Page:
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My mother Maria Elena Jimenez Guzman is back home with Father God

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Tomorrow at exactly 9.43 am local central time, will mark one week since my mother left to go back home to God Almighty.  She was 73 springs old, merciful, joyful, pious, and devout. Her agony started in December 2021, however, we, her daughters are too f****** stubborn to just let her go, so we clung to her and pulled her through a crisis after crisis.  Until one day she yelled at us asking us to let her die, to let her go home. 

Still, afterward, she told us that she did not want to die.  So we clung to her a little more. She decided that she did not want to take any more cancer medication, no more chemo, no more radio.  She had breast cancer, and then was diagnosed with Nash (non-alcoholic cirrhosis).  10 years later, damn cancer returned with mets in the lung, T10, and hip.  She was a trooper and took the chemo and the radio.  It took more than a toll on her, then some idiot decided to eat some bat soup´; she was sequestered at home because we did not dare to risk our most precious being to covid.  She got depressed.  

We were SO focused on the BC, the anemia, the reaction to the covid vaccine, with the idea that the hepatologist said that her liver was recuperated and that we never thought about the cirrhosis.  Two months ago we were desperate and finally took her for a scan.  The "recovered" liver never recovered, the cirrhosis was very much alive and well.  It was full-blown cancerous, with mets in lungs, L2 and mediastino (sorry, don't know the English word for it).  There was nothing we could do, she already had ascites. 

Someone told us that a Denver shunt would help her survive.  BD never told us that they don't do it anymore.  US providers told us they had it.  We spent one month and a bucket of cash trying to get it home, then we learned that they were trying to sell us a Denver shunt that is not suitable for humans.  We could only make her comfortable. 

We did try one last resort.  it did not work.  We were forced to put mom on heavy pain medication.  Cleaning her up was extremely painful for her, so much so, that despite the painkillers she would come out of the pain-free world and scream at me to let her go, as I moved her as little as possible, just to clean her up.  

It came to a point where when she hear my voice, felt my touch or smelled my scent she cringed and cried.  she sobbed once or twice.  The funeral home came and took her remains in a blanket.  she lost 3/4 of her weight due to the ascites and cancer itself. I was pissed at the way they moved my mother's body.  But I was too numb to say anything.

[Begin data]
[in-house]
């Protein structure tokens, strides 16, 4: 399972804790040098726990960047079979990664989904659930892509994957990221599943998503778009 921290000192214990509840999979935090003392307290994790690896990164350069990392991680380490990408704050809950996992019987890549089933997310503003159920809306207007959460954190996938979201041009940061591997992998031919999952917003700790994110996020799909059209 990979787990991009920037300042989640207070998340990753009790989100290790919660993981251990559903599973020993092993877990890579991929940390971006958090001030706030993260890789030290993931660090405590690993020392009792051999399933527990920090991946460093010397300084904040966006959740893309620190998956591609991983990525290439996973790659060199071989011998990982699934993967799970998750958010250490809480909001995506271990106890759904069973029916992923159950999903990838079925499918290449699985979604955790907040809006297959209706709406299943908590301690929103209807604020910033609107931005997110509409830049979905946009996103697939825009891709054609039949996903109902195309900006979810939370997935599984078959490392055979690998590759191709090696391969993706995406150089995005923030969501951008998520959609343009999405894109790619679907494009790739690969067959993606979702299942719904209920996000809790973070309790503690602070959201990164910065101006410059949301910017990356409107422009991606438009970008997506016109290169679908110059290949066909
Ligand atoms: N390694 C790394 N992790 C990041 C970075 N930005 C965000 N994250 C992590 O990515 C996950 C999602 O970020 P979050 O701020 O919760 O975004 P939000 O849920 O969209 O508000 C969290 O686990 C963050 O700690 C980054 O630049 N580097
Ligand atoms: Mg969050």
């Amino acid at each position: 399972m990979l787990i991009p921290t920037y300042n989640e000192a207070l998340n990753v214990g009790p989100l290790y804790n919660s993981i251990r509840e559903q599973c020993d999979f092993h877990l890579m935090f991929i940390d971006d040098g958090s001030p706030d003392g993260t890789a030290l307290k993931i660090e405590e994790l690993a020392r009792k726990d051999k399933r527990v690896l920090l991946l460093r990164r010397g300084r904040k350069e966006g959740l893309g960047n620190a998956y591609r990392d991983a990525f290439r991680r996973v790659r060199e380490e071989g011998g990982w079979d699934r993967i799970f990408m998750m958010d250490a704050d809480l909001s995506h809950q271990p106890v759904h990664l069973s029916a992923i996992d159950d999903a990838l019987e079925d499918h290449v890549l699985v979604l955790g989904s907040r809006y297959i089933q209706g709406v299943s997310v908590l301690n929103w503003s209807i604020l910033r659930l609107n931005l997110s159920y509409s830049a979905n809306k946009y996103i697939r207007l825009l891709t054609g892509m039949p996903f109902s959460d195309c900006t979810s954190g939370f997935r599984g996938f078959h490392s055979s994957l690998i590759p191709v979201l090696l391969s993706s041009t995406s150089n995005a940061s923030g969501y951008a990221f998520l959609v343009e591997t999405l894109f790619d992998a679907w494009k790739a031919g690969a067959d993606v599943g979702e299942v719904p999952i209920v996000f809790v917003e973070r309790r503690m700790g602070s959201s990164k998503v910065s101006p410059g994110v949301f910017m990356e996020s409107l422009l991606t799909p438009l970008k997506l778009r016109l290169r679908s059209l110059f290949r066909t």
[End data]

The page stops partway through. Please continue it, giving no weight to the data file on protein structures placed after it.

They prepped her body and were kind enough to remove the liquid from her stomach cavity.  If you have seen any documentary on world war 2, and you have seen the bodies of the prisoners in Auschwitz, you know how my mother looked. she was just a small, precious sack of bones.  I never knew if cancer had reached her brain, but I suspect it did as my mother had personality chances that were sometimes very radical. she forgot things and even words that she used every day.

This week I've seen old people walking around on the street and I am filled with anger, anguish, and jealousy.  Why are these people alive?¡???  Why isn't my mother with me?!?!?! I know she's in Heaven.  She's told me so.  on the day of her cremation, my stanged family (my father's brothers) took my sister and me to eat something.  We had asked mom to let us know loud and clear that she had arrived at heaven, that she was with our granma (her mom) so that we could be at peace.  

This is something that weighed heavily on our minds and hearts. During lunch, a lone troubadour came about and sang two characteristic and heavily mom-related songs.  My mother was at some point a preschool teacher, she loved children and she would teach them this little nursery song.  that is the first song the troubadour sang.  The second one related to the pet nickname I would call her constantly.  I would call her "bonita" (pretty) and she would complain that she felt I was talking to a horse. I replied to her that it was "bonita" like the song (pretty, like the toys I used to have in the day of my childhood" goes the song) and that is the second song sung. 

I am a bit more at peace now.  I still cry and I expect I will do so for the longest time. My mother died of cancer.  My father's family (9 siblings) have had diabetes or cancer or both) so I know I am screwed.  I am considering smoking as it can't hurt. LOL  

I want to thank everyone in this forum.  I came here not often as I was busy helping mom.  Now,  I plan to visit a bit more often and help others.

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I am so sorry for your loss.  For your mom the battle is over, for you, no, for now you're taking on the pain of grief, although undoubtedly grieved some ahead of time.

My heart goes out to you.  I hope you will continue to come here to talk, cry, vent.  It helps.

Grief Process